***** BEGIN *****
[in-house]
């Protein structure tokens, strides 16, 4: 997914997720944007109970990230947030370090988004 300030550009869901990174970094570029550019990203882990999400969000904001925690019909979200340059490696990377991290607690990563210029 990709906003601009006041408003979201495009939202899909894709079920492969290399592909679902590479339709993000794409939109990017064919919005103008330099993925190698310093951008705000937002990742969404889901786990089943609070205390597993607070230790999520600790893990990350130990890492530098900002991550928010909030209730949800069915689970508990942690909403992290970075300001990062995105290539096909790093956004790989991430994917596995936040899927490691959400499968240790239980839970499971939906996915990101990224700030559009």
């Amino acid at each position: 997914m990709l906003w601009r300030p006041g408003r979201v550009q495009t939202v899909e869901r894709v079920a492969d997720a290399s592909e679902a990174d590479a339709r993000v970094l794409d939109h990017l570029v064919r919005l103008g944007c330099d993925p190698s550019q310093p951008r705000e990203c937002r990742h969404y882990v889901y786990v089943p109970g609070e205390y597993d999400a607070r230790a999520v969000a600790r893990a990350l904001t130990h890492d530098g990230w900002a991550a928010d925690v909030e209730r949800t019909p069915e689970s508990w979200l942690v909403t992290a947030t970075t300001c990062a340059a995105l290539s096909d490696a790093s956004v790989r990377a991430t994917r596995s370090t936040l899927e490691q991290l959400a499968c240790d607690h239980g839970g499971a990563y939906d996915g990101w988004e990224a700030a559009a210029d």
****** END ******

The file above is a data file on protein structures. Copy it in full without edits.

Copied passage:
[in-house]
């Protein structure tokens, strides 16, 4: 997914997720944007109970990230947030370090988004 300030550009869901990174970094570029550019990203882990999400969000904001925690019909979200340059490696990377991290607690990563210029 990709906003601009006041408003979201495009939202899909894709079920492969290399592909679902590479339709993000794409939109990017064919919005103008330099993925190698310093951008705000937002990742969404889901786990089943609070205390597993607070230790999520600790893990990350130990890492530098900002991550928010909030209730949800069915689970508990942690909403992290970075300001990062995105290539096909790093956004790989991430994917596995936040899927490691959400499968240790239980839970499971939906996915990101990224700030559009």
């Amino acid at each position: 997914m990709l906003w601009r300030p006041g408003r979201v550009q495009t939202v899909e869901r894709v079920a492969d997720a290399s592909e679902a990174d590479a339709r993000v970094l794409d939109h990017l570029v064919r919005l103008g944007c330099d993925p190698s550019q310093p951008r705000e990203c937002r990742h969404y882990v889901y786990v089943p109970g609070e205390y597993d999400a607070r230790a999520v969000a600790r893990a990350l904001t130990h890492d530098g990230w900002a991550a928010d925690v909030e209730r949800t019909p069915e689970s508990w979200l942690v909403t992290a947030t970075t300001c990062a340059a995105l290539s096909d490696a790093s956004v790989r990377a991430t994917r596995s370090t936040l899927e490691q991290l959400a499968c240790d607690h239980g839970g499971a990563y939906d996915g990101w988004e990224a700030a559009a210029d």